- Increasing blood flow to your muscles (by warming up) makes it easier for your body to deliver fuel to your exercising areas.
- If you warm up, you increase how supple your muscle is — which primes that muscle to be more efficient and powerful during your workout.
- Consider the warm-up as a less strenuous way to ramp up towards a more intense circuit: it helps your body prepare to push to its limits in a subtle way, rather than in a way that might put undue stress on your system.
Taking time to rest after a workout is just as important as warming up!
Especially if you are experiencing adverse effects due to working out improperly, you need to give your wrists and nervous system a chance to bounce back.
If you think that you are experiencing ulnar nerve compression, you should take some time off headstands entirely to avoid injuring your wrists further.
When you return to your inversion practice, make sure that you stretch after your headstands and cool down your muscles properly to ensure that you don’t start feeling that numbness in your arms again.
Improve Your Handstand Strength
Getting better at handstands will increase your ability to do them without hurting yourself.
Fortunately, there are gradated inversion exercises that you can do to help ramp up your handstand technique without hurting your wrists!
Here are a few you can try:
- Pike Rolls with a Swiss Ball: Start by grabbing a balance ball. Perform a plank, with your shins on the surface of the ball. Then, roll forward so you’re on top of your shoulders. When you’re ready, roll back down, slowly, with as much control as you can muster.
- Handstand Wall Walks: Start by doing a plank right next to a wall. Then, start to walk backward, feet going up the wall, so that your stomach becomes parallel with the wall. Clench your core! When that gets easier, practice reaching up with one hand at a time.
- Handstand Shoulder Touches: Walk up the wall, as outlined in the previous exercise. Then, focusing on core strength, reach up and touch each of your shoulders.
- Chest Against the Wall Hold/Split: Walk up the wall as outlined above. Remove one foot from the wall and point it upward. Remove the other foot from the wall and hold as long as you can! Fall back to the wall if you feel yourself tottering.
You should note that it’s a good idea to practice falling well!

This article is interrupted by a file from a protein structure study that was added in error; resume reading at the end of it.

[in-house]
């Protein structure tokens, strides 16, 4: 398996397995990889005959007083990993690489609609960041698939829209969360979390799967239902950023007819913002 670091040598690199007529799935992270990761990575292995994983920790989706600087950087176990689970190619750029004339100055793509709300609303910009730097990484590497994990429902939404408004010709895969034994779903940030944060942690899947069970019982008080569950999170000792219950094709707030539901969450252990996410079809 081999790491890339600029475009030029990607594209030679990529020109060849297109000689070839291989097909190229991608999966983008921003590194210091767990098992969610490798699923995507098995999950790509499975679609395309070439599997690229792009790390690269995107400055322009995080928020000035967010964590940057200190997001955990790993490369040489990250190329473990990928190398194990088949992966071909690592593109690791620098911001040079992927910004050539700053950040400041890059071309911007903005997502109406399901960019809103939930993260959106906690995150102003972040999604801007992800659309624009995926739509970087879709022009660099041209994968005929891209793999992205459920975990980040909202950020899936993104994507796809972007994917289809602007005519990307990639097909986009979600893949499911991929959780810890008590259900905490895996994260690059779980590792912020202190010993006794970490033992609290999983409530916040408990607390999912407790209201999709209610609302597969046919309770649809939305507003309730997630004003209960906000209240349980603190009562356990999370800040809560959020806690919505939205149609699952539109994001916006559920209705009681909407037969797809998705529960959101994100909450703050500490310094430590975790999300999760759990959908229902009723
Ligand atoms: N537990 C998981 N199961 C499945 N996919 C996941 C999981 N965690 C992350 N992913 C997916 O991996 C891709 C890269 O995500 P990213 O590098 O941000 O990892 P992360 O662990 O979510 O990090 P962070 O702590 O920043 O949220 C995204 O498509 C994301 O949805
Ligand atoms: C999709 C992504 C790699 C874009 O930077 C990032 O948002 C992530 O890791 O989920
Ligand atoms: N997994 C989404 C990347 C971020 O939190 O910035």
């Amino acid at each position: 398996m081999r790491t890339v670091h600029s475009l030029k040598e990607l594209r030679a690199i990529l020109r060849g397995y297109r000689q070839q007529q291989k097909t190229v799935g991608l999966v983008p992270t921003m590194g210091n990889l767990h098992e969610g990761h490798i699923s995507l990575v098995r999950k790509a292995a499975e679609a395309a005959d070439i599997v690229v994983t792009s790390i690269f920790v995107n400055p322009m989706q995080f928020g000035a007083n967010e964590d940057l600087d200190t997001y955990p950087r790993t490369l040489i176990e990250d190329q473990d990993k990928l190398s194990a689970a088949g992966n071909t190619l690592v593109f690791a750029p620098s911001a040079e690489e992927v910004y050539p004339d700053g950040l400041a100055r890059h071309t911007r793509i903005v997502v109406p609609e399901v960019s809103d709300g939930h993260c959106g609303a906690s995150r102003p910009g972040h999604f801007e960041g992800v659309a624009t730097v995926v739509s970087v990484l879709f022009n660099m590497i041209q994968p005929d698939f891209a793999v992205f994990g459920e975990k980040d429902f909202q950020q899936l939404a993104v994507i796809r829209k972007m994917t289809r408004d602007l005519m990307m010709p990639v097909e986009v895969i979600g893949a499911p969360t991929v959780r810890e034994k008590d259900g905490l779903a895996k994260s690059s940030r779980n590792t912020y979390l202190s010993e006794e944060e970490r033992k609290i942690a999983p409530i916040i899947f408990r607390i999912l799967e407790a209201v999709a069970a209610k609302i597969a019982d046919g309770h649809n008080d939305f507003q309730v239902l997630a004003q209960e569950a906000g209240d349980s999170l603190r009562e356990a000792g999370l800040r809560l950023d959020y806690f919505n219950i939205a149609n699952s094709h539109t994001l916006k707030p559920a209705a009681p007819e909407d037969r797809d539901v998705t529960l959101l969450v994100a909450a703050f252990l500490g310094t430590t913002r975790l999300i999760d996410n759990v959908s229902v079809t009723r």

Remember to have mats and pillows around to catch you, and always try to cartwheel out of a fall instead of crashing hard to the floor.
Let’s Talk about Coordination
Increasing your sense of proprioception — your innate sense of where your body is relative to everything else around you — can really help with your coordination and balance.
Here are a few ways you can work on improving this invaluable skill:
- Close Your Eyes. If it’s safe, close your eyes while you do an exercise or two, and pay special attention to the way your body feels while you complete your reps.
- Focus on Balance Exercises. Balance exercises can help you figure out how to evenly distribute your weight without thinking about it — which will go a long way toward helping you do headstands safely! Beginning exercises could be as simple as seeing how long you can balance on one foot; aim for twenty to thirty seconds, to start.
- Incorporate strength training and plyometric training into your workout routine. If you’re aiming for the perfect handstand, your arms and your core — your whole body, really — needs to be strong in order to make that happen. Lift those weights! Plyometric exercises, particularly those that require quick thinking and footwork, will also go a long way towards helping you be aware of your body.
In other words, keep your workouts focused and varied. It’ll be more fun, it’ll help you keep your body safe, and will ultimately get you to your goals faster.
If your arms have started to tingle or numb, don’t panic — but do take it as a sign that you should prioritize flexibility and coordination (as well as self-care) in your workout routine.
Ulnar nerve compression is reversible as long as you take care of yourself! Always remember to warm up and cool down from your workouts, and listen to your body as you go through the day.